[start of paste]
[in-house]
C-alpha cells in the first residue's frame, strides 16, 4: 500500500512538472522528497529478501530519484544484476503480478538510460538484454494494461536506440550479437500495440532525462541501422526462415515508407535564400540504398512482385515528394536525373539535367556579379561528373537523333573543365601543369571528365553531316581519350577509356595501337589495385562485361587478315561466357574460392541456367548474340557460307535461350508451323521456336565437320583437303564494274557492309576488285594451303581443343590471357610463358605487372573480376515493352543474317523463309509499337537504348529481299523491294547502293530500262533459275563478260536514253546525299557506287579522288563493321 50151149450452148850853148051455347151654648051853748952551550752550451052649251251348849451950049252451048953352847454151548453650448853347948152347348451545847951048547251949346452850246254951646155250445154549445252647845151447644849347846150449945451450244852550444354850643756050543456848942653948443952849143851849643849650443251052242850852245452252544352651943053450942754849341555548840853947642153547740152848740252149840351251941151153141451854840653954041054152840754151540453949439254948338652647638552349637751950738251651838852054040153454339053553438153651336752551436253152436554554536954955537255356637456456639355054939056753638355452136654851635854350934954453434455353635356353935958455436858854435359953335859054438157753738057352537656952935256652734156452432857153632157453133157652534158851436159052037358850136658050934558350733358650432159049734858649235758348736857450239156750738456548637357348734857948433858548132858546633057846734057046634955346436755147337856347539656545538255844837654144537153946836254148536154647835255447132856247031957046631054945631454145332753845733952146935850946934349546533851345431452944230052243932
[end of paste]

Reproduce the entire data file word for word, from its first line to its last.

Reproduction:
[in-house]
C-alpha cells in the first residue's frame, strides 16, 4: 500500500512538472522528497529478501530519484544484476503480478538510460538484454494494461536506440550479437500495440532525462541501422526462415515508407535564400540504398512482385515528394536525373539535367556579379561528373537523333573543365601543369571528365553531316581519350577509356595501337589495385562485361587478315561466357574460392541456367548474340557460307535461350508451323521456336565437320583437303564494274557492309576488285594451303581443343590471357610463358605487372573480376515493352543474317523463309509499337537504348529481299523491294547502293530500262533459275563478260536514253546525299557506287579522288563493321 50151149450452148850853148051455347151654648051853748952551550752550451052649251251348849451950049252451048953352847454151548453650448853347948152347348451545847951048547251949346452850246254951646155250445154549445252647845151447644849347846150449945451450244852550444354850643756050543456848942653948443952849143851849643849650443251052242850852245452252544352651943053450942754849341555548840853947642153547740152848740252149840351251941151153141451854840653954041054152840754151540453949439254948338652647638552349637751950738251651838852054040153454339053553438153651336752551436253152436554554536954955537255356637456456639355054939056753638355452136654851635854350934954453434455353635356353935958455436858854435359953335859054438157753738057352537656952935256652734156452432857153632157453133157652534158851436159052037358850136658050934558350733358650432159049734858649235758348736857450239156750738456548637357348734857948433858548132858546633057846734057046634955346436755147337856347539656545538255844837654144537153946836254148536154647835255447132856247031957046631054945631454145332753845733952146935850946934349546533851345431452944230052243932